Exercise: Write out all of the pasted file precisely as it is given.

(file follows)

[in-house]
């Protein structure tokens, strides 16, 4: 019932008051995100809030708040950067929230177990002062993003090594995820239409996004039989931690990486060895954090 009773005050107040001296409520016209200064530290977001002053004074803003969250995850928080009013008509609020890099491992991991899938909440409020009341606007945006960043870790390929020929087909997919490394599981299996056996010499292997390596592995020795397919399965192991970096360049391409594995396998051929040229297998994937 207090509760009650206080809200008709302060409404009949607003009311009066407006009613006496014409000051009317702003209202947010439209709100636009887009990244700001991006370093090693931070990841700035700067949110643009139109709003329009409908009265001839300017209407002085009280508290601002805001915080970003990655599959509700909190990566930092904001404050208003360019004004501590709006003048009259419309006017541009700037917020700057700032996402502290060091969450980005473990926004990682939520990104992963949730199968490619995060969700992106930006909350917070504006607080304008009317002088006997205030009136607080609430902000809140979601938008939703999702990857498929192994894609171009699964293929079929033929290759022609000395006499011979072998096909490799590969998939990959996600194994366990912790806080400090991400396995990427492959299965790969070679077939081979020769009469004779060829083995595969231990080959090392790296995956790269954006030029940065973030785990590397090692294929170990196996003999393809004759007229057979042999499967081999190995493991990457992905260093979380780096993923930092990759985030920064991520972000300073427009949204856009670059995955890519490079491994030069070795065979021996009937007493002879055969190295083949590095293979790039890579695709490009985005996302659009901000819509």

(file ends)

[in-house]
């Protein structure tokens, strides 16, 4: 019932008051995100809030708040950067929230177990002062993003090594995820239409996004039989931690990486060895954090 009773005050107040001296409520016209200064530290977001002053004074803003969250995850928080009013008509609020890099491992991991899938909440409020009341606007945006960043870790390929020929087909997919490394599981299996056996010499292997390596592995020795397919399965192991970096360049391409594995396998051929040229297998994937 207090509760009650206080809200008709302060409404009949607003009311009066407006009613006496014409000051009317702003209202947010439209709100636009887009990244700001991006370093090693931070990841700035700067949110643009139109709003329009409908009265001839300017209407002085009280508290601002805001915080970003990655599959509700909190990566930092904001404050208003360019004004501590709006003048009259419309006017541009700037917020700057700032996402502290060091969450980005473990926004990682939520990104992963949730199968490619995060969700992106930006909350917070504006607080304008009317002088006997205030009136607080609430902000809140979601938008939703999702990857498929192994894609171009699964293929079929033929290759022609000395006499011979072998096909490799590969998939990959996600194994366990912790806080400090991400396995990427492959299965790969070679077939081979020769009469004779060829083995595969231990080959090392790296995956790269954006030029940065973030785990590397090692294929170990196996003999393809004759007229057979042999499967081999190995493991990457992905260093979380780096993923930092990759985030920064991520972000300073427009949204856009670059995955890519490079491994030069070795065979021996009937007493002879055969190295083949590095293979790039890579695709490009985005996302659009901000819509």